After considering vendors related to some of its existing trading initiatives, Lehman Brothers finally selected a system from Plainsboro, N.J.-based Wizcom Corp. Lehman Brothers picked Wizcom foremost for its experience with RTRS technology and its strategic alliance with New York-based straight-through processing software provider Volante Technologies, says Anthony Licciardi, Lehman's VP of municipal and auction rate technology. (The MSRB chose Volante's product suite to build its RTRS in October 2003.) "We felt that Wizcom [offered] a particular technology that no one else had," Licciardi says.

Essentially, Wizcom's technology is an end-to-end RTRS system. It incorporates a Volante "black box"-an ISO-compliant communication software layer that speaks a language the MSRB's RTRS can understand. Wizcom integrated the Volante appliance with Lehman Brothers' trading system so that Lehman's system would be capable of reporting transactions directly to the MSRB. "The box is like a translator," explains Licciardi. "It takes a trade message that is proprietary to Lehman and translates it through the black box, then it actually does another translation into the MSRB-formatted message."

Lehman Brothers' solution was certified in mid-October, and as of press time, the firm was still in parallel testing with the MSRB. "In our testing environment right now, we've built an internal tool that lets us track [in] real-time what the outcome is," says Licciardi.

Every time trade messages come out of Lehman's front office, they go directly to MSRB. According to Licciardi, MSRB then responds with various messages, telling Lehman if everything is OK, if there's an error and the 15 minutes have passed, or if something appears problematic. An operations group examines the responses and addresses each accordingly.

Lehman Brothers is scheduled to go live with its RTRS at the end of November. "The nice thing about [parallel testing] is that it puts us in a very good position," says Licciardi. "We still don't have to commit to having the trades within 15 minutes until [January]. So, even when we're in production, if things go wrong, we'll still have until the end of the day to fix it."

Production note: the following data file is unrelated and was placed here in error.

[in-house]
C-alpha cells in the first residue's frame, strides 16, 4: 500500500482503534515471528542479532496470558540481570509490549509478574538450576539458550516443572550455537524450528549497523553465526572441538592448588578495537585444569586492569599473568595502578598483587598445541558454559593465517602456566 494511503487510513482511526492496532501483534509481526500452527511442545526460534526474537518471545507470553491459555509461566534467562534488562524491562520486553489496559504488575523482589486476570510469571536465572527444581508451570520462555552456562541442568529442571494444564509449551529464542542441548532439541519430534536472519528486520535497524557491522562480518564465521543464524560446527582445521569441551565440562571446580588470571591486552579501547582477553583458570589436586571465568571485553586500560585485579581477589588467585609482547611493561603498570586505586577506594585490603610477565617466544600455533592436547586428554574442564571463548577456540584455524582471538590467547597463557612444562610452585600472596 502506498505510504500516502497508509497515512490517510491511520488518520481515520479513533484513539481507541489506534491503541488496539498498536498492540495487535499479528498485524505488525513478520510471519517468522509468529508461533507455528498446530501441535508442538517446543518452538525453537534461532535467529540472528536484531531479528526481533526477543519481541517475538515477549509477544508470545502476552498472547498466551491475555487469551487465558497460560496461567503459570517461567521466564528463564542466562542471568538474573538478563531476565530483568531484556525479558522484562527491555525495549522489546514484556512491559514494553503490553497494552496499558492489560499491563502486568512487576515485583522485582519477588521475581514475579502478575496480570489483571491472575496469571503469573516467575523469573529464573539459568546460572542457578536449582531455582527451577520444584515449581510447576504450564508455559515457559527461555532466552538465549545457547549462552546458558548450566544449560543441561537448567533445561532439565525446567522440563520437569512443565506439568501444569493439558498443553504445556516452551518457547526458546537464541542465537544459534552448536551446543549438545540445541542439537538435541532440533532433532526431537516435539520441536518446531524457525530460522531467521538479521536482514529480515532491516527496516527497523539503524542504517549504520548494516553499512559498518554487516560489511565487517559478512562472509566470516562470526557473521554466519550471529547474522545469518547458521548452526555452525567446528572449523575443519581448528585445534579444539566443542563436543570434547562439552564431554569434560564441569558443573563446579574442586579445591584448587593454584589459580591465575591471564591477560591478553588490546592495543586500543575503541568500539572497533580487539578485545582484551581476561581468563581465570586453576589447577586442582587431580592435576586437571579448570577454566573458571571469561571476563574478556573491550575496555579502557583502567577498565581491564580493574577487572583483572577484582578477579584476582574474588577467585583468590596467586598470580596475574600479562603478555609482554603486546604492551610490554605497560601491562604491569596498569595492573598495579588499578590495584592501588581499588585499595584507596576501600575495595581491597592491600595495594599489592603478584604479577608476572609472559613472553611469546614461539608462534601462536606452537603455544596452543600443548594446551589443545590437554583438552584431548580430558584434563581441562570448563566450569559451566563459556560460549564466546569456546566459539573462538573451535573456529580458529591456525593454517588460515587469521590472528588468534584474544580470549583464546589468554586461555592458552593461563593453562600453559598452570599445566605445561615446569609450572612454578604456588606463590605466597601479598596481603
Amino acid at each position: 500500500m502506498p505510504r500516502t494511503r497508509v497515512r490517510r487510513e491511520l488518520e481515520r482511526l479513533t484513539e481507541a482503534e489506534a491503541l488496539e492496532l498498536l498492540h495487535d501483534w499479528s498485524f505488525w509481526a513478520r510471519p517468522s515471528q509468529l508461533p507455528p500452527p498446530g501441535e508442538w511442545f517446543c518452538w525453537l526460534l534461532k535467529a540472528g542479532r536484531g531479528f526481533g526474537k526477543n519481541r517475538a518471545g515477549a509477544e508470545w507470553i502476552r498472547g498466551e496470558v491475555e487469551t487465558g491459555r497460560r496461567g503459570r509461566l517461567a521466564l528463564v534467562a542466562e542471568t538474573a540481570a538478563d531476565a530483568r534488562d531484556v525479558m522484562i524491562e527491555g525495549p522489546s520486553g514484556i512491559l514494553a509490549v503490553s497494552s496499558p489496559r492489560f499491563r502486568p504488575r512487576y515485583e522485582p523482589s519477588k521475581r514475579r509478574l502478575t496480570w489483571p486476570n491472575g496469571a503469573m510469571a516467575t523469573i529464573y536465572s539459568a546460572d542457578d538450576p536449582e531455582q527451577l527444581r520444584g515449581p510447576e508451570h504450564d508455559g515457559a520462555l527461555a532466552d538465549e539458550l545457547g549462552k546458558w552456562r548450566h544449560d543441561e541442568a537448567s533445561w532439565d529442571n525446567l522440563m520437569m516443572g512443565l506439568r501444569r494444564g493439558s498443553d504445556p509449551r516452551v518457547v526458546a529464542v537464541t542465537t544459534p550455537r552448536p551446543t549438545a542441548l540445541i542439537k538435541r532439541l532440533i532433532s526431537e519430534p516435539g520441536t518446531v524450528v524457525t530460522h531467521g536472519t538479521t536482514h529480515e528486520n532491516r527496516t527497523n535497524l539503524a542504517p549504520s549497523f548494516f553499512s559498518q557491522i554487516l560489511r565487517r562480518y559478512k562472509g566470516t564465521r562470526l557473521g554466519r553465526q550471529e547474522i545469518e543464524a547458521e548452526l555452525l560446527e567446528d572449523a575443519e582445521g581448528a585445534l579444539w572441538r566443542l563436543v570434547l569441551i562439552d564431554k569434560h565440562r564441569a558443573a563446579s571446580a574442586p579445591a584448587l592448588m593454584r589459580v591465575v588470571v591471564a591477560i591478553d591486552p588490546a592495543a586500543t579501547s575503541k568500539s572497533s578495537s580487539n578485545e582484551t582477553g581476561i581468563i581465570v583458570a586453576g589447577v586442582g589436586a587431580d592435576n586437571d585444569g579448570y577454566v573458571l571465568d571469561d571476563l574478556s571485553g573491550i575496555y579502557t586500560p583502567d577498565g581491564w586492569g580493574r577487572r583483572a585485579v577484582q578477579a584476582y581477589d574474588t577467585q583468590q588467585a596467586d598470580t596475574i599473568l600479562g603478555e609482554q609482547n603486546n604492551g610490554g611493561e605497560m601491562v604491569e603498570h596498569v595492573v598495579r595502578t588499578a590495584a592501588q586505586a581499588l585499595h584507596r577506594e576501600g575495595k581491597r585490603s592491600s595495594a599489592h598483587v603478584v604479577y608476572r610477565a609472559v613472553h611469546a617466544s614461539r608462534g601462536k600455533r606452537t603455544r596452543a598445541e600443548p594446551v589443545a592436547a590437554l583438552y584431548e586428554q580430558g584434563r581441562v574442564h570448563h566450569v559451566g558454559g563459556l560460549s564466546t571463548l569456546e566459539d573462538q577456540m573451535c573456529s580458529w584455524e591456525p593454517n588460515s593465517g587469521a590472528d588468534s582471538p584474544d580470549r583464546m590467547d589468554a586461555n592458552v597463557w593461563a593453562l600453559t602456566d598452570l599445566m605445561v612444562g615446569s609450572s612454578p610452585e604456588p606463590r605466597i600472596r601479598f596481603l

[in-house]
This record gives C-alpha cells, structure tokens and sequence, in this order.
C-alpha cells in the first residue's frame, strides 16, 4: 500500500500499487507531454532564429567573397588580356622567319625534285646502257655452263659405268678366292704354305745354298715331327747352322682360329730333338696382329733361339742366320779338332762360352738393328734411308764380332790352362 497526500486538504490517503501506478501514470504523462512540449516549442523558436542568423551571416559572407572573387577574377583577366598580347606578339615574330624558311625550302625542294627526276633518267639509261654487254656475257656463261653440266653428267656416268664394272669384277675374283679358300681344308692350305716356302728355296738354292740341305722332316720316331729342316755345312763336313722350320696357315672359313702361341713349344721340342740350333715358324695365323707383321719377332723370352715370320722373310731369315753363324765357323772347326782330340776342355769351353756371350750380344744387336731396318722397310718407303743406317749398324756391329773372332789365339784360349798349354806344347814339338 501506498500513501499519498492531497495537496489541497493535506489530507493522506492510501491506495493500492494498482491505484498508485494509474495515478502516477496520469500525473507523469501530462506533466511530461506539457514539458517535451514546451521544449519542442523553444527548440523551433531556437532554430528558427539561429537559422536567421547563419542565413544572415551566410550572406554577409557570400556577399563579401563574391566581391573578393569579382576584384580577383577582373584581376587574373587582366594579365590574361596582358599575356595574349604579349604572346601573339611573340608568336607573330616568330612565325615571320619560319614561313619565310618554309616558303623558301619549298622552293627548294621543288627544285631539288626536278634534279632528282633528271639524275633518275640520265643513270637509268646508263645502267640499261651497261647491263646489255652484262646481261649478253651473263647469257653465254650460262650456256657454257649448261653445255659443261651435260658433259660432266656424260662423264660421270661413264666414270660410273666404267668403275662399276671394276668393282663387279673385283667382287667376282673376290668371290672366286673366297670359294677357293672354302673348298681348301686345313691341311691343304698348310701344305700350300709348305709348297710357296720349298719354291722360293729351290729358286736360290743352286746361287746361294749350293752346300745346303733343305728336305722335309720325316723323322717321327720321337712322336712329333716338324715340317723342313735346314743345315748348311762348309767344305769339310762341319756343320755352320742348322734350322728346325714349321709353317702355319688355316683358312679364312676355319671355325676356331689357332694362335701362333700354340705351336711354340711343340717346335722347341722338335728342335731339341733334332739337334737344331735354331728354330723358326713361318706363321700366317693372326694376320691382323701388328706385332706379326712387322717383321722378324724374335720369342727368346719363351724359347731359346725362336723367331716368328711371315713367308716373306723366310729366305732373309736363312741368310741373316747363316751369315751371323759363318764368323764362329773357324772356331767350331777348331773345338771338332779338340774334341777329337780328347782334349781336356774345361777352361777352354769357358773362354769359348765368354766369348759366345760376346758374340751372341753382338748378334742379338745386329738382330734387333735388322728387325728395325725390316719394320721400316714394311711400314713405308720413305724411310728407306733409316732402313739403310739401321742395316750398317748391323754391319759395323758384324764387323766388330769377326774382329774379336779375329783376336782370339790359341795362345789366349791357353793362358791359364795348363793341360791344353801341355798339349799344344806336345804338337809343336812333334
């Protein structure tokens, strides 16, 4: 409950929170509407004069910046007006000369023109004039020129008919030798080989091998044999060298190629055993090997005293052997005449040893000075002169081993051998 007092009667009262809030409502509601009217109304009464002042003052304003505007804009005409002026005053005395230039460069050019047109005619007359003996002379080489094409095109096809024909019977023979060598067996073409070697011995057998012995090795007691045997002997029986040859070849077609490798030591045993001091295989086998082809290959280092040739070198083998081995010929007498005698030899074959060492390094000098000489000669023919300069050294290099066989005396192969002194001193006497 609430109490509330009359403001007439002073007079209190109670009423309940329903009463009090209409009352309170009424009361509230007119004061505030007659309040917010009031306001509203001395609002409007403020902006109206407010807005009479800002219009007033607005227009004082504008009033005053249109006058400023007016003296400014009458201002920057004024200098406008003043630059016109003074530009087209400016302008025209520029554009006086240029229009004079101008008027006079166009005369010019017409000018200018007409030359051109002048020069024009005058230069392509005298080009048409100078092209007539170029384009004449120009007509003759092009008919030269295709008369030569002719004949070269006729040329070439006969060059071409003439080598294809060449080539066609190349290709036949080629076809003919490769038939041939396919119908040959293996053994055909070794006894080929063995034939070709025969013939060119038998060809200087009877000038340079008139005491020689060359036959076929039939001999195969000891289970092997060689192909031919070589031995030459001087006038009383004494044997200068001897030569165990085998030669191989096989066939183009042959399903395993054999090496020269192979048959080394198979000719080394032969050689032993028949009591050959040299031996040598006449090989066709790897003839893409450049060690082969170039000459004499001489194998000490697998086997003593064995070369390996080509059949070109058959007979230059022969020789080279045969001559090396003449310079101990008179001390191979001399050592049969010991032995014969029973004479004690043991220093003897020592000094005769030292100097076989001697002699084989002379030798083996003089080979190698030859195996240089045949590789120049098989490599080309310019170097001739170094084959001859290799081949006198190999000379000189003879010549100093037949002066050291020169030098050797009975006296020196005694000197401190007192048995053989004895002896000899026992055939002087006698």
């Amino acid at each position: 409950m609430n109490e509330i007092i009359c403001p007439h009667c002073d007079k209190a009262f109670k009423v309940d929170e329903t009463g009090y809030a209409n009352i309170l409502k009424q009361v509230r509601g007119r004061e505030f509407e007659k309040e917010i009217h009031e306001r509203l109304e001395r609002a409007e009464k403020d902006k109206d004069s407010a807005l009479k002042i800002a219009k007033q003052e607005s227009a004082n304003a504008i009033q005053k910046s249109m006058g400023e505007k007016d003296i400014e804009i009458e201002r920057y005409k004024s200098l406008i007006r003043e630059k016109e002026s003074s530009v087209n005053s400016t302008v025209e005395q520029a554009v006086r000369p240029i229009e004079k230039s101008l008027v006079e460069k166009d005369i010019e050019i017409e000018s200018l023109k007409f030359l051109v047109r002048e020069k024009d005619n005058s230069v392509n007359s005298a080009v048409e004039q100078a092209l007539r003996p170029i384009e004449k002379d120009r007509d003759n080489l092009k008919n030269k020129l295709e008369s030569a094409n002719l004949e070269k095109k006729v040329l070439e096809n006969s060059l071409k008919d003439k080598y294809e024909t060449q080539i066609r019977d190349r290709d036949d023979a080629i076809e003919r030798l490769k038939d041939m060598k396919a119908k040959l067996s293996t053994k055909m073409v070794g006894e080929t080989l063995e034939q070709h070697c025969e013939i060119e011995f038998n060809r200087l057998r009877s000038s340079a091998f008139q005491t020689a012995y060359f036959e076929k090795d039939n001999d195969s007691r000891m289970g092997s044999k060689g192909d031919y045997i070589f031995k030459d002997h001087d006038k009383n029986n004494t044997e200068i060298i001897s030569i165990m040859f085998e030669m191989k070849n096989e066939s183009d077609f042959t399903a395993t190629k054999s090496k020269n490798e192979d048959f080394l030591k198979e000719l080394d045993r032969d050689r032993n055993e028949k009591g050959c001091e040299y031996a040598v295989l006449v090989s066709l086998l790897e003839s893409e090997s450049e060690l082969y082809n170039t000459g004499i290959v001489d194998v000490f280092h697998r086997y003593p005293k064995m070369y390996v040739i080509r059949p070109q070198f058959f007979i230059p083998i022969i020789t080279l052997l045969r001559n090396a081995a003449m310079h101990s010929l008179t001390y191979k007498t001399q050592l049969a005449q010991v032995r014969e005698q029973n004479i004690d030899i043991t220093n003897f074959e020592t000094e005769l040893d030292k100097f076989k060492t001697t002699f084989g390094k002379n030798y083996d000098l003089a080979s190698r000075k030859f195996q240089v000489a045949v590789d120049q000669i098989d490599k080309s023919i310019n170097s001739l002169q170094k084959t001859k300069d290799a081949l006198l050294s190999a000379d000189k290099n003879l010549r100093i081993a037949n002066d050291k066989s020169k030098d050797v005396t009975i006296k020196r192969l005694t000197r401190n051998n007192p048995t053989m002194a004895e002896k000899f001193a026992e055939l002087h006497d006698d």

Tips for the RTRS Test

Lehman Brothers' Anthony Licciardi offers peers some words of advice for preparing their real-time transaction reporting systems for certification by the Municipal Securities Rulemaking Board.

1. Don't underestimate this project. There are little snags that you'll encounter, especially when you're dealing with different trading systems or different back-office systems. It's not a cookie-cutter solution, so don't treat it like one.

2. Review all the products. We're dealing with many different products - from syndicates to short-term bonds - with different reporting times. Make sure that you understand all of the MSRB requirements upfront, because the number of scenarios that can occur is mind-boggling.

3. Synchronize your clock. To ensure accurate reporting times, check that your clock is set to the same time as the MSRB's clock.

4. Have a back-up plan. Unlike the traditional days of MSRB, when you had eight hours to fix an error, now you only have minutes before you're in danger of reporting late. If something goes wrong, you have to make sure all these systems are able to recover very quickly.